The Importance of Collars and ID Tags

The Importance of Collars and ID Tags

Technology has made many enhancements to our daily lives, even in how we care for our pets. Nowadays it’s common for dogs, cats, and other household animals to be "microchipped" for identification and safety, but high tech has nothing on the most basic, long-used, and highly reliable method: the collar and tag.

It works pretty simply: a collar around your dog’s neck tells the world that he or she belongs to somebody, who may be concerned of the dog’s whereabouts. An identification need only have the barest of information to be effective: the dog’s name and a phone number where the owner may be contacted.

If you’re convinced that your dog is too well-trained, behaved, and devoted to you to ever become lost, think again. According to non-profit rescue organization, "one in three pets will become lost at some point in their lifetimes," and states that "ID tags are the primary way that rescue groups can get in touch with owners and return them." This is confirmed by the Humane Society of America, which reports that only 30% of dogs and less than 5% of cats are ever reclaimed by their owners in shelters, most likely due to missing identification.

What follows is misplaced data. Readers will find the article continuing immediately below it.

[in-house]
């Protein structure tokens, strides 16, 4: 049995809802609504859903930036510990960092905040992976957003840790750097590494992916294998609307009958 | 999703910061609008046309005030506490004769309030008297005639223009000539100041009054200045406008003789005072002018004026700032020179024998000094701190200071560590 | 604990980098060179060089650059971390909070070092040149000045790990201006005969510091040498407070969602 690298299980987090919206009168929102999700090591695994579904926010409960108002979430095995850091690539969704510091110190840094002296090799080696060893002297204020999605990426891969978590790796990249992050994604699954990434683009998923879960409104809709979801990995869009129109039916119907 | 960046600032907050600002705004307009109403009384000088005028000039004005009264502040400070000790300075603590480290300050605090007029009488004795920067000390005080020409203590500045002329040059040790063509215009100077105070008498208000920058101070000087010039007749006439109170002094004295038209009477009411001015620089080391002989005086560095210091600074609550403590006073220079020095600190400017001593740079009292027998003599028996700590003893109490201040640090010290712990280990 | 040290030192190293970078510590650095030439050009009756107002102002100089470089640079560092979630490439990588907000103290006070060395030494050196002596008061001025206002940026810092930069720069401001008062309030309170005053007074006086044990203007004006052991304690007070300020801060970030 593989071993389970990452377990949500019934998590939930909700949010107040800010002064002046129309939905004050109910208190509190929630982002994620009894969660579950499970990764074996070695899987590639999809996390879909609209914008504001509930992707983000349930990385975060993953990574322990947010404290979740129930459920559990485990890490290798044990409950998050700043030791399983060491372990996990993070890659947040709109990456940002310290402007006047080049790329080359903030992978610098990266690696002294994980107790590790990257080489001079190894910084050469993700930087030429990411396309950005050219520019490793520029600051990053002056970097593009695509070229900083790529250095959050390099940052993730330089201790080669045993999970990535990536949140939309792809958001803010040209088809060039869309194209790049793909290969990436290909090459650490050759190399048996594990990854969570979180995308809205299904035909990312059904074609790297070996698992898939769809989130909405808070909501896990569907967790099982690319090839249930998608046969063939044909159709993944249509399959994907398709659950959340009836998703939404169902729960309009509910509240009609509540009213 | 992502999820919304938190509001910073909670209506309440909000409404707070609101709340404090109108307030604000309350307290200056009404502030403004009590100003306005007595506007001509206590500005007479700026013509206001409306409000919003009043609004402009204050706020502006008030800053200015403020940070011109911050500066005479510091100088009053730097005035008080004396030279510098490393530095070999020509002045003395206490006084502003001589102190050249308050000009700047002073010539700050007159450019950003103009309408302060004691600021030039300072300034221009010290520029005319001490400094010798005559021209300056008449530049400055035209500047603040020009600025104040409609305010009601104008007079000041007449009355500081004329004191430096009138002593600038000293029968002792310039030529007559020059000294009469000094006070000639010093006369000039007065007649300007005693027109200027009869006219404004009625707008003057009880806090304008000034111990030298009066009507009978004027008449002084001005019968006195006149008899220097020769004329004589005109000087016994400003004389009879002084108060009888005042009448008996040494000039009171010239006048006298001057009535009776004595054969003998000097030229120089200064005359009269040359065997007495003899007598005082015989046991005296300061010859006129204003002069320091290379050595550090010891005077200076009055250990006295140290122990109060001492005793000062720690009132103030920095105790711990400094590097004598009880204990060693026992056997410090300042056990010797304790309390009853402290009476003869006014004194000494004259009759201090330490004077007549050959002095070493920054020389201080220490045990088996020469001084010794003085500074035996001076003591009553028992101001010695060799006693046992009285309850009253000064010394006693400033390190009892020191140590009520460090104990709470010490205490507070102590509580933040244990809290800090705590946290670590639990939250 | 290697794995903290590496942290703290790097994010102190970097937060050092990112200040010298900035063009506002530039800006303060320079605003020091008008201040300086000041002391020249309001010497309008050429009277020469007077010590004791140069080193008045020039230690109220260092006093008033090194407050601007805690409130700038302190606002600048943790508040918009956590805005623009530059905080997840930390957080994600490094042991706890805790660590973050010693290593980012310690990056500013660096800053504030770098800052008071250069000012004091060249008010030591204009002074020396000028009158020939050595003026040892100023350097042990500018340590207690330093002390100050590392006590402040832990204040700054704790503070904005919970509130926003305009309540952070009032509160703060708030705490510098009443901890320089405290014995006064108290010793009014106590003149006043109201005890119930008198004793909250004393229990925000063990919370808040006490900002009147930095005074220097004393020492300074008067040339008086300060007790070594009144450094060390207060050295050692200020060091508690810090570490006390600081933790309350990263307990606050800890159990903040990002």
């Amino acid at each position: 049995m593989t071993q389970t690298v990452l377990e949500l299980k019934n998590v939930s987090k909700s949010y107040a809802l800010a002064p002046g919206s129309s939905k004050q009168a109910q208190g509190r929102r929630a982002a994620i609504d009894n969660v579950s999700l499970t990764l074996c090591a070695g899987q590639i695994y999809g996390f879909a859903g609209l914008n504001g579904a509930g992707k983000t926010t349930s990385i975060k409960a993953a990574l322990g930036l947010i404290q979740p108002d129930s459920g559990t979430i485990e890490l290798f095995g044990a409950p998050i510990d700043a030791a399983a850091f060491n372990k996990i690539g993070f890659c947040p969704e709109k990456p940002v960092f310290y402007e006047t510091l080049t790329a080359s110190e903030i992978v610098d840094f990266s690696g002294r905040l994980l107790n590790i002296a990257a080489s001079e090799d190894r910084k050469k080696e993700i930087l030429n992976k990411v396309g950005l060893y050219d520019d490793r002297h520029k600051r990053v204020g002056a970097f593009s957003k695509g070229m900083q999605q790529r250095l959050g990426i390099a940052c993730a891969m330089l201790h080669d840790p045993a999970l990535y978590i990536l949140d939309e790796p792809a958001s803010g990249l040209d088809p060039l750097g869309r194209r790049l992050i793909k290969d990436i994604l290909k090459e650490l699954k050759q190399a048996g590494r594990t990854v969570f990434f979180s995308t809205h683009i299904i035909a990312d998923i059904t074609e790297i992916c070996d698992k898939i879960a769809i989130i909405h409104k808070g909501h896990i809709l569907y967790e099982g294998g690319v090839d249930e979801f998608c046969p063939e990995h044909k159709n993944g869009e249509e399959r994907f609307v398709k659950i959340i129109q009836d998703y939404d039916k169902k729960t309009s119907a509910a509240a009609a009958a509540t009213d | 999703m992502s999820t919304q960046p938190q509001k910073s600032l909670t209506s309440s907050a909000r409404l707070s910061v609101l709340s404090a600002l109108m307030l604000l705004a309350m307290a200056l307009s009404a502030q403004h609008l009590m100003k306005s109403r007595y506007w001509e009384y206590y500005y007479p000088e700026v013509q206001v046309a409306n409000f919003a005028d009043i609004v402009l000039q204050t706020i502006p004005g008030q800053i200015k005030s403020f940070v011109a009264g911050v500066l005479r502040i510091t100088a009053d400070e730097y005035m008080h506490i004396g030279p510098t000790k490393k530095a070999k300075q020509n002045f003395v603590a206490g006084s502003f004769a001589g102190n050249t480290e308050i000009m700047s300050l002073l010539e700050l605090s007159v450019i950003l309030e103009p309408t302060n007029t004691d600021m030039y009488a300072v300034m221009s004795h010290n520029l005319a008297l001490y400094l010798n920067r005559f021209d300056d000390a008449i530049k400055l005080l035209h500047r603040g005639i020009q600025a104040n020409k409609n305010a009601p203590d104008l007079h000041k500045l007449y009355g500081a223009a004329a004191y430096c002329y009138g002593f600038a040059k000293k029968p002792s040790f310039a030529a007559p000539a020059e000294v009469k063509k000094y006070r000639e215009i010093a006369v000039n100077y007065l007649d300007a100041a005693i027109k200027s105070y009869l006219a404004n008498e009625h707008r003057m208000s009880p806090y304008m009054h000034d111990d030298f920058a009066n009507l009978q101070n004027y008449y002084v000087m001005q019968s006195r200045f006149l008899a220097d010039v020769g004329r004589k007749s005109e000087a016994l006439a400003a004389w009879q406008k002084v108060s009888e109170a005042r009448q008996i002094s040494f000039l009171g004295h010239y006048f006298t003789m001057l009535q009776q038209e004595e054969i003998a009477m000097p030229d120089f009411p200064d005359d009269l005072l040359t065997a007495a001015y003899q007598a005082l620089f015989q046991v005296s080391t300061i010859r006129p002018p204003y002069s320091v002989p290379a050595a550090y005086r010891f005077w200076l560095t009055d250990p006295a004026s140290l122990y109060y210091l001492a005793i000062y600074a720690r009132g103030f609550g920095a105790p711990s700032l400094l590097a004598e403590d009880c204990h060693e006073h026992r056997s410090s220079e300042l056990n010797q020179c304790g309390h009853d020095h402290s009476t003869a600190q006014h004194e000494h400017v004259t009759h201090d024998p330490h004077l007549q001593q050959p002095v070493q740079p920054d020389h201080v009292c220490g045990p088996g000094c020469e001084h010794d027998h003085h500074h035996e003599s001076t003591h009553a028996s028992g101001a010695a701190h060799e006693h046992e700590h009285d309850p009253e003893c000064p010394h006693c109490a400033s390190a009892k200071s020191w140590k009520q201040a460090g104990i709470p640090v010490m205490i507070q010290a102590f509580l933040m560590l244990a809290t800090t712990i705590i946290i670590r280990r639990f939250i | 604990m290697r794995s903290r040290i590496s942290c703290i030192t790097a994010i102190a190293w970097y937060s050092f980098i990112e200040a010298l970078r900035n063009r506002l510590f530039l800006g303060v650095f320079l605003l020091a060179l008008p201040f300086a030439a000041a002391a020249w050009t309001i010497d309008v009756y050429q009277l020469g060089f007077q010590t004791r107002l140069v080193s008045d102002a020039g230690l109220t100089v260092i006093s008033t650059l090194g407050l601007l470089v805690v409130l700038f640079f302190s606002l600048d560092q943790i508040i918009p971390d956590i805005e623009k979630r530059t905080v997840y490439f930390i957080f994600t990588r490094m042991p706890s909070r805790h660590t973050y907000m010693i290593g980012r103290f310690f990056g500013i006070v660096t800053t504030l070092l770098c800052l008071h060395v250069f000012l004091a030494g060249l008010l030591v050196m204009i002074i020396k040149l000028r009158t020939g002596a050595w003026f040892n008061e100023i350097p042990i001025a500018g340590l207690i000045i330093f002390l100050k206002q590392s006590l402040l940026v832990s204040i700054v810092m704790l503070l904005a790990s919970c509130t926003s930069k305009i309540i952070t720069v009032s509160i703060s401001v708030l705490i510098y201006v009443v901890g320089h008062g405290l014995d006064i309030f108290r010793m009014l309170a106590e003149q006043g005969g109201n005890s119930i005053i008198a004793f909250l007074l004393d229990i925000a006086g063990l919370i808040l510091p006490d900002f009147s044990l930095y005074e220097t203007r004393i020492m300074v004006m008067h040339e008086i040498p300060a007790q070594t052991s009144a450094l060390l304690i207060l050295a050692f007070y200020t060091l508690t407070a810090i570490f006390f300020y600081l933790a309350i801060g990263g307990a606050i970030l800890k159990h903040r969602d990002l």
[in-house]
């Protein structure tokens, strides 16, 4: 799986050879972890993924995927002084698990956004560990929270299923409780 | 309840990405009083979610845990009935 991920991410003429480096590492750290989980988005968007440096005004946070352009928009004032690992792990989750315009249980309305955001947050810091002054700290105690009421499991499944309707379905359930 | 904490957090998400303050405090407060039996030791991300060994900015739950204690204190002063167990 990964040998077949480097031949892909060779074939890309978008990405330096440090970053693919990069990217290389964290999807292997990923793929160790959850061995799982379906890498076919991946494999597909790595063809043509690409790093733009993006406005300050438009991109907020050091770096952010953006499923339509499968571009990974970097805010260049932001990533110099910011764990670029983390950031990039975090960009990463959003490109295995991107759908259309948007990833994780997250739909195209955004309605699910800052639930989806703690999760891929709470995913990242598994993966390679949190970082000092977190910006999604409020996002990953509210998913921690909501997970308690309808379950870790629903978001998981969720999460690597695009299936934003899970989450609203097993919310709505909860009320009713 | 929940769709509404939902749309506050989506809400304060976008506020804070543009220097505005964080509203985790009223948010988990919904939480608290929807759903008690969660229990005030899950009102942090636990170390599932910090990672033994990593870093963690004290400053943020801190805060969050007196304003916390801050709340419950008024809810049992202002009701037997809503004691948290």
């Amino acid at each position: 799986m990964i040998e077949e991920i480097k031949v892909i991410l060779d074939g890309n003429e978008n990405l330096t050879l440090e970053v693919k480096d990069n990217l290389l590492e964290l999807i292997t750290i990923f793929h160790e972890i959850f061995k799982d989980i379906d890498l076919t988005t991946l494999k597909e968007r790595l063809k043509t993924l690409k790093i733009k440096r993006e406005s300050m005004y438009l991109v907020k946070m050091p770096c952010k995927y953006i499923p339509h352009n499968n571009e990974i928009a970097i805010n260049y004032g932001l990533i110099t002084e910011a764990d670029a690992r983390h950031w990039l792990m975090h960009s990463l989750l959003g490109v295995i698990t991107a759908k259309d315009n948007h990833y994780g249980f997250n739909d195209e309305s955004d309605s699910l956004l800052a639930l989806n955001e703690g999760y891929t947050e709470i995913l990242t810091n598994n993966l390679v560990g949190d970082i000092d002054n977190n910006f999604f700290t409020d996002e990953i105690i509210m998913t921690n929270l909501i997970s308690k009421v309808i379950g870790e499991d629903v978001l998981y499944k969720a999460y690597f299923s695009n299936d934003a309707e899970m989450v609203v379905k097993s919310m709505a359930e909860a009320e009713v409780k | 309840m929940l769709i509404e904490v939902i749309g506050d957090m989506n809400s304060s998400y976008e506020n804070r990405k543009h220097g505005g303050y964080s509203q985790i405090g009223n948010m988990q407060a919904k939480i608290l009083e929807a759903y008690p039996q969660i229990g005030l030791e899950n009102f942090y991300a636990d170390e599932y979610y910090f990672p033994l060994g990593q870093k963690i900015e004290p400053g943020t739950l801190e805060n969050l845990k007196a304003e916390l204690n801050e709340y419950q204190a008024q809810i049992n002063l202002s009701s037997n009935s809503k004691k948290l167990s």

Collars range in price and material, from simple nylon to durable leather, in virtually every color imaginable, to fit your own (or your dog’s) sense of style. Some are even designed to offer embroidering or an engravable plate for identification purposes, making it doubly effective. Whatever style you choose, be sure it’s strong enough to keep from slipping off. It should be comfortable, but also designed to stay put. Functionality should definitely outweigh fashion here.

Tip: If you crate your dog for any length of time, remove the collar for safety reasons, as it could become stuck and frighten and injure your pet.

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As mentioned above, a tag just needs a little information to serve its purpose. They’re relatively inexpensive, both to purchase and to engrave, so it’s a good idea to have duplicates in case one becomes lost (or the collar it’s attached to goes missing). In fact, the more tags the merrier: you’ll soon listen for the familiar jingle when minding your dog. Along with the ID, a rabies tag serves the dual purpose of proving that your dog has been vaccinated (as required by law) along with being uniquely numbered to help potential rescuers find you should you become separated. If your town requires dogs to be licensed and registered, add that tag to the collar as well.

Tip: While they don’t cost much, you shouldn’t skimp on price when it comes to an ID tag. Opt for a quality tag that can handle solid engraving that won’t dull or rub away over time. Remember: your dog is less likely to be returned if the tag is illegible

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